Within weeks we had three different birth mothers choose us. We were overwhelmed and delighted. Many unsettling events would take place before our adoption would be finalized, many months later. Little did I know that God was training and aligning me for the adoption work I now do today. It is my goal to share with our families the methods and plans which succeed and do not succeed. I believe adoption should be affordable and can be a wonderful “pregnancy” for the adoptive couple.

I have also been on both sides of infertility with the loss of seven pregnancies and then conceiving by new technology, giving birth to a healthy daughter. I have experienced first-hand the emotional pain of infertility and believe my experience allows me to serve your needs better.

It is my hope that for you, the prospective parents, your desire for a child will be fulfilled soon.”

Read More About Mardie Caldwell

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2 Comments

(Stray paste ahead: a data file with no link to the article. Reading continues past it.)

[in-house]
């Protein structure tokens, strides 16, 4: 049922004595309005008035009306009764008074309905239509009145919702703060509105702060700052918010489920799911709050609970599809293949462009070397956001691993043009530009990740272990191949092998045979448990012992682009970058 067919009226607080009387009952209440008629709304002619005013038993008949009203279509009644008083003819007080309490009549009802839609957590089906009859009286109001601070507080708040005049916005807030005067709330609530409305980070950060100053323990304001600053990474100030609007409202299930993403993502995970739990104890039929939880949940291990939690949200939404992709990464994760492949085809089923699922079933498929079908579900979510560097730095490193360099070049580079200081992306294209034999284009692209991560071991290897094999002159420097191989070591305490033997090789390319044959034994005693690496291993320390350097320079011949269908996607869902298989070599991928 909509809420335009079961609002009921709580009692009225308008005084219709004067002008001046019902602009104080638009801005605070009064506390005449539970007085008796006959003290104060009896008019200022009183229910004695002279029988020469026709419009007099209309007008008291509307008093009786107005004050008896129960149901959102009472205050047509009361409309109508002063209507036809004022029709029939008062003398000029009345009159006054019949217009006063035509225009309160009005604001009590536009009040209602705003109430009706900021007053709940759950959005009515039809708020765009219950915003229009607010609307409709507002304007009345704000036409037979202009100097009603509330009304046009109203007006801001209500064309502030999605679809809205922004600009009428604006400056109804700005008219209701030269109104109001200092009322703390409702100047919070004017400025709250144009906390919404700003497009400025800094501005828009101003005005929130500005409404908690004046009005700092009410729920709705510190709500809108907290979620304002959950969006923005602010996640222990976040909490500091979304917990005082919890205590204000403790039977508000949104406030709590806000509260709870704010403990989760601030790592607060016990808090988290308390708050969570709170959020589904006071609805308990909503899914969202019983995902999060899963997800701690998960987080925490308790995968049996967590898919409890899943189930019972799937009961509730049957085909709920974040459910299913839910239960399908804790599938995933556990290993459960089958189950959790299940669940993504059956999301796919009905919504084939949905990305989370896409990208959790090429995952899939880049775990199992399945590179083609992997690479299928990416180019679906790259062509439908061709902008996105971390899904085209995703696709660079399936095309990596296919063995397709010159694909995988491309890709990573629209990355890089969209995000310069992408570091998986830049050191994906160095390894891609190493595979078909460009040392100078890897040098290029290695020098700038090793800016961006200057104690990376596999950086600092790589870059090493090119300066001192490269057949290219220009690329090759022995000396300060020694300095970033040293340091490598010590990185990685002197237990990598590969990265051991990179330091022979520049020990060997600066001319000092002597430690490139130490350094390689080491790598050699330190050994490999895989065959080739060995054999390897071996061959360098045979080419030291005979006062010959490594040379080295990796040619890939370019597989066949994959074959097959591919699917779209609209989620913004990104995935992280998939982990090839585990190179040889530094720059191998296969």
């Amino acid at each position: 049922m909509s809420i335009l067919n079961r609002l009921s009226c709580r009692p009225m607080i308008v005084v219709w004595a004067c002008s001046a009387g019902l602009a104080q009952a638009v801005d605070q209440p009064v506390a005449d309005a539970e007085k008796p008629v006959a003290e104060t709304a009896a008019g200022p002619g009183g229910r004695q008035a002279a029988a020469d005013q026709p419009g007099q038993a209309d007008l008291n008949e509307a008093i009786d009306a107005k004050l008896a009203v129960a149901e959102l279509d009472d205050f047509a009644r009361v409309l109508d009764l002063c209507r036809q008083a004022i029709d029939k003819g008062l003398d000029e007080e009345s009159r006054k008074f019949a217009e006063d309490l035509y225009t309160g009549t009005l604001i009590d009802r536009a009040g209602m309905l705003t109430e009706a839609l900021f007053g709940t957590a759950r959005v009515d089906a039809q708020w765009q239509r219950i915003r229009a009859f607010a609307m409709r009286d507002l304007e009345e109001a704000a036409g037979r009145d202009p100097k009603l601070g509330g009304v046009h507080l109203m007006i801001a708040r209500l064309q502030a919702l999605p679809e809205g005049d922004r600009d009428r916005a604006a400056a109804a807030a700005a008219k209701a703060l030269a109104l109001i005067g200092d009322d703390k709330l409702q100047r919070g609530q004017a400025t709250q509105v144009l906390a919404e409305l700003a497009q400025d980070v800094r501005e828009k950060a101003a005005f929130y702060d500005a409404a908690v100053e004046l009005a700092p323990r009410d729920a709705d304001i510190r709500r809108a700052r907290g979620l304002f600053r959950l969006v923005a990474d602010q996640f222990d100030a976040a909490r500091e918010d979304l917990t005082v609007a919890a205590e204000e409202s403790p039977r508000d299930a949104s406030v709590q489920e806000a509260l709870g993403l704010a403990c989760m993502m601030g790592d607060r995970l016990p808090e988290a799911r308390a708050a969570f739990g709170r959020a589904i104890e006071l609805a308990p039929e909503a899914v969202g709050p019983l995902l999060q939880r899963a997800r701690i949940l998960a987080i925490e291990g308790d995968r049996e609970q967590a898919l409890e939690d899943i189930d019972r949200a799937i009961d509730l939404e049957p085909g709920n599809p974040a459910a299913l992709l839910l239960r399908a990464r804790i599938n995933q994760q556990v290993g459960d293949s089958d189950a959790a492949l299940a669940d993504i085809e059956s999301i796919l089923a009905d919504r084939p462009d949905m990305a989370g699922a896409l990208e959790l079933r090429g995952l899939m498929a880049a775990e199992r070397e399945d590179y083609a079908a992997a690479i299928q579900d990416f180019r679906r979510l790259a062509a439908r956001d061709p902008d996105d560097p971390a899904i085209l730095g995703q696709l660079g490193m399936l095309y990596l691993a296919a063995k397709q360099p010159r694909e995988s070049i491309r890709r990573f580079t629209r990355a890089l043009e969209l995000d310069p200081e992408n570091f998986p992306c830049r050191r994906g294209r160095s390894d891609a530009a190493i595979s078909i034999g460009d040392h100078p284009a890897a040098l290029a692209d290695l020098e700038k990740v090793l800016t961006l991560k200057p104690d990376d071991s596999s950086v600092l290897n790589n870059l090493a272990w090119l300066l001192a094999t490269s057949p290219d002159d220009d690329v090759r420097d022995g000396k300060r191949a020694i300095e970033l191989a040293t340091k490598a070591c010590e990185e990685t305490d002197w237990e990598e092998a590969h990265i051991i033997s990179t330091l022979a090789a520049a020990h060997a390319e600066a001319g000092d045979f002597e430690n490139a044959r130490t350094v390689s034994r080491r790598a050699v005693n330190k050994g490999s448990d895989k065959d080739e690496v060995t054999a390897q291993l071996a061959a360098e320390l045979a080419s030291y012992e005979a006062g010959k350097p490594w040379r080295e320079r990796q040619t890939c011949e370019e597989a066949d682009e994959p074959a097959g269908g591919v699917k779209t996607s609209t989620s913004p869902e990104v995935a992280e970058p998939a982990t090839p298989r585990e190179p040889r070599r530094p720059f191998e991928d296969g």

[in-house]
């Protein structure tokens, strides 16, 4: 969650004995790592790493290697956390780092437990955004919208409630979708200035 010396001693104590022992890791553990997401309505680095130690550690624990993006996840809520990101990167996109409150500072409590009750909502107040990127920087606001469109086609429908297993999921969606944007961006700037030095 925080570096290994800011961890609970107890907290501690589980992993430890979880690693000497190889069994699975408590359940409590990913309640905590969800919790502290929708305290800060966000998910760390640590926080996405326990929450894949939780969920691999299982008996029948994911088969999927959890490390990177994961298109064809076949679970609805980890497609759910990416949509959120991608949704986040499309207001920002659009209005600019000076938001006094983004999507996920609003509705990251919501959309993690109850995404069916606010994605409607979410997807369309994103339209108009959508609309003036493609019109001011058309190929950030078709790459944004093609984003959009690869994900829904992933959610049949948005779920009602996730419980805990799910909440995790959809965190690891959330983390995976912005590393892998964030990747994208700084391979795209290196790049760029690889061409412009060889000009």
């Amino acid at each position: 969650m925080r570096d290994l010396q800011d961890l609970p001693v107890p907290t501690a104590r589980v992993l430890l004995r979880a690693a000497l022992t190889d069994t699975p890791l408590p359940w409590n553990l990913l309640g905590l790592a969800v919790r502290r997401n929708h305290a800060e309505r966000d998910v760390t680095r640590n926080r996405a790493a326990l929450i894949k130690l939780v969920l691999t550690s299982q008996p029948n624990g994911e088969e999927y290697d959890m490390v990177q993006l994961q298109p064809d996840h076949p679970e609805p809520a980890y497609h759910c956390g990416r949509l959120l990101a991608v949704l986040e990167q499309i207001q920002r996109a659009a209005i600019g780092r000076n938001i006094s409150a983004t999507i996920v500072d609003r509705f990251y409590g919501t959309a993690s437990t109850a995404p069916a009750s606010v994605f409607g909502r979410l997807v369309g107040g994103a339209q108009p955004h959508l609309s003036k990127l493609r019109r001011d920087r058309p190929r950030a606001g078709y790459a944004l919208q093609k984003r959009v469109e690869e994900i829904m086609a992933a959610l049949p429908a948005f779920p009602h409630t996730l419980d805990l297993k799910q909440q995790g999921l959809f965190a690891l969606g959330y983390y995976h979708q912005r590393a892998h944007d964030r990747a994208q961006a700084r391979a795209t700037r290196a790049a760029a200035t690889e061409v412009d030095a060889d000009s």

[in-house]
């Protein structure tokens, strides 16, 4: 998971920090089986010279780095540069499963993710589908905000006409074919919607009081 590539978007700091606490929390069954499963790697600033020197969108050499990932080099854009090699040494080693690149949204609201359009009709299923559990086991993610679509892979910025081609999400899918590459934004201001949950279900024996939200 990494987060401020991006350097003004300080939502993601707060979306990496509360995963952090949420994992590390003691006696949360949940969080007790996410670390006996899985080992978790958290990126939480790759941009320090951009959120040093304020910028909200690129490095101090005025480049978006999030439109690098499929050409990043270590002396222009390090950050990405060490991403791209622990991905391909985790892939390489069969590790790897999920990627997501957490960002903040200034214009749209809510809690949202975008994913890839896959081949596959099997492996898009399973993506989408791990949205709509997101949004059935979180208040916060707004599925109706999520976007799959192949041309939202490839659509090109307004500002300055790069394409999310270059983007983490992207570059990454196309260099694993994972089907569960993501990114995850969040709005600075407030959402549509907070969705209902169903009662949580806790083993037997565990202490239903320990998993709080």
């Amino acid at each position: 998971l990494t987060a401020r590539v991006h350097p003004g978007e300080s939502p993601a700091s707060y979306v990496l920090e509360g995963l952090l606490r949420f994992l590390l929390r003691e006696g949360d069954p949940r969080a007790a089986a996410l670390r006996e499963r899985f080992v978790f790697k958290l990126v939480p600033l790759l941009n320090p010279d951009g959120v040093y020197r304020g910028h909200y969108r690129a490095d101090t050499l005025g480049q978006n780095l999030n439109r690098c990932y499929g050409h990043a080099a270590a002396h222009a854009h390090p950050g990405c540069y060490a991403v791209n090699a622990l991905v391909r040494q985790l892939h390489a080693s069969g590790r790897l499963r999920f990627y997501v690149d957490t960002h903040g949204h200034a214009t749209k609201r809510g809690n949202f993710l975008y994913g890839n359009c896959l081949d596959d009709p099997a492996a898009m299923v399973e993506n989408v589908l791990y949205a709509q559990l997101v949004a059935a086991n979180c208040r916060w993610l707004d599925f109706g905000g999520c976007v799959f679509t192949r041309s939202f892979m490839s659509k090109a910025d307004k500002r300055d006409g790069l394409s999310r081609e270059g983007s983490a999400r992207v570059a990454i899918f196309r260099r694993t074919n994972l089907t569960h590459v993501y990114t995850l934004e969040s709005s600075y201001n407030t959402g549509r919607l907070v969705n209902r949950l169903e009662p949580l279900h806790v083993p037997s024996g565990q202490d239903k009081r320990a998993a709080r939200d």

1. Terry

    Not all birth mothers make an adoption plan. Some lose their children due to abuse or neglect. Or, the children are placed in orphanages. In many cases, only a small percentage of the children in orphanages are ever adopted. That is the situation with my adopted daughter. That said, her birth mother did choose life for her when abortion would have been a simpler answer for her. She loved her daughter (mine now) enough to carry her to term, give birth, and attempt to parent her for 3 weeks. That means a lot. If my now adult daughter wanted a tattoo, I hope she’d get one like this.

    Reply
    • Lifetime Adoption

      Hi Terry,
      Thank you for sharing your adoption story! While adoption looks different around the world, orphanages have been replaced by foster care in the US.

      In cases of abuse or neglect in the US, Child Protective Services (CPS) will step in the situation and place the child in the foster care system. So, if a mother is in a situation that might cause CPS to remove her children from her home, we encourage her to learn about modern adoption. With modern, open adoption, these mothers can choose the adoptive parents for their child and remain in contact in the future, choices that are not possible once their child is in the system.

      Reply